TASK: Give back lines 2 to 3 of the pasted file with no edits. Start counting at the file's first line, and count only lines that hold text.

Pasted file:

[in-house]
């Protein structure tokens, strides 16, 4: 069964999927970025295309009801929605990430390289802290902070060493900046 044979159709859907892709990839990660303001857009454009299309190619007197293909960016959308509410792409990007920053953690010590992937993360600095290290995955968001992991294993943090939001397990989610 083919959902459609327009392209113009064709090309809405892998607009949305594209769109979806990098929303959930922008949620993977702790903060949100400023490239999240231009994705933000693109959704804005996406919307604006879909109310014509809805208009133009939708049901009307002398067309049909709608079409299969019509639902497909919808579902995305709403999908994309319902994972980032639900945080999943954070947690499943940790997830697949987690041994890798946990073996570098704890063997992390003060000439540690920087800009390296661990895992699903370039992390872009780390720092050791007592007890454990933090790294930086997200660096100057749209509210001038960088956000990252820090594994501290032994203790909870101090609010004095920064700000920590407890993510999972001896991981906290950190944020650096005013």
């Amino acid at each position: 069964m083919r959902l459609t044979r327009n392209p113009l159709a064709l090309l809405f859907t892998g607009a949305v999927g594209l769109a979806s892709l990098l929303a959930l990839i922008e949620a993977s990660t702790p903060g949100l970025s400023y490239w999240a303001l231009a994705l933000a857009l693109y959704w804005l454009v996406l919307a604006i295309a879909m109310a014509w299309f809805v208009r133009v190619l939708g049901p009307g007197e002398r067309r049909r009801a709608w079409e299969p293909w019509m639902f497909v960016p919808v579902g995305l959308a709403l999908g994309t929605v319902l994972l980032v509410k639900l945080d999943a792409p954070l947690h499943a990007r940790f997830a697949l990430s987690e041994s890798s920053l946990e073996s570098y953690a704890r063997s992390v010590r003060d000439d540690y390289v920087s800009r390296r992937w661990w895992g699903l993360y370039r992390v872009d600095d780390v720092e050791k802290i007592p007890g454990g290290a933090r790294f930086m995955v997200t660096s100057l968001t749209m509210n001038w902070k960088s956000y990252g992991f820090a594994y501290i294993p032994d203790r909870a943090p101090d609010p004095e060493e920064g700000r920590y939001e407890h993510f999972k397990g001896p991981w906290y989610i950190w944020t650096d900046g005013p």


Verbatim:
């Protein structure tokens, strides 16, 4: 069964999927970025295309009801929605990430390289802290902070060493900046 044979159709859907892709990839990660303001857009454009299309190619007197293909960016959308509410792409990007920053953690010590992937993360600095290290995955968001992991294993943090939001397990989610 083919959902459609327009392209113009064709090309809405892998607009949305594209769109979806990098929303959930922008949620993977702790903060949100400023490239999240231009994705933000693109959704804005996406919307604006879909109310014509809805208009133009939708049901009307002398067309049909709608079409299969019509639902497909919808579902995305709403999908994309319902994972980032639900945080999943954070947690499943940790997830697949987690041994890798946990073996570098704890063997992390003060000439540690920087800009390296661990895992699903370039992390872009780390720092050791007592007890454990933090790294930086997200660096100057749209509210001038960088956000990252820090594994501290032994203790909870101090609010004095920064700000920590407890993510999972001896991981906290950190944020650096005013």
């Amino acid at each position: 069964m083919r959902l459609t044979r327009n392209p113009l159709a064709l090309l809405f859907t892998g607009a949305v999927g594209l769109a979806s892709l990098l929303a959930l990839i922008e949620a993977s990660t702790p903060g949100l970025s400023y490239w999240a303001l231009a994705l933000a857009l693109y959704w804005l454009v996406l919307a604006i295309a879909m109310a014509w299309f809805v208009r133009v190619l939708g049901p009307g007197e002398r067309r049909r009801a709608w079409e299969p293909w019509m639902f497909v960016p919808v579902g995305l959308a709403l999908g994309t929605v319902l994972l980032v509410k639900l945080d999943a792409p954070l947690h499943a990007r940790f997830a697949l990430s987690e041994s890798s920053l946990e073996s570098y953690a704890r063997s992390v010590r003060d000439d540690y390289v920087s800009r390296r992937w661990w895992g699903l993360y370039r992390v872009d600095d780390v720092e050791k802290i007592p007890g454990g290290a933090r790294f930086m995955v997200t660096s100057l968001t749209m509210n001038w902070k960088s956000y990252g992991f820090a594994y501290i294993p032994d203790r909870a943090p101090d609010p004095e060493e920064g700000r920590y939001e407890h993510f999972k397990g001896p991981w906290y989610i950190w944020t650096d900046g005013p």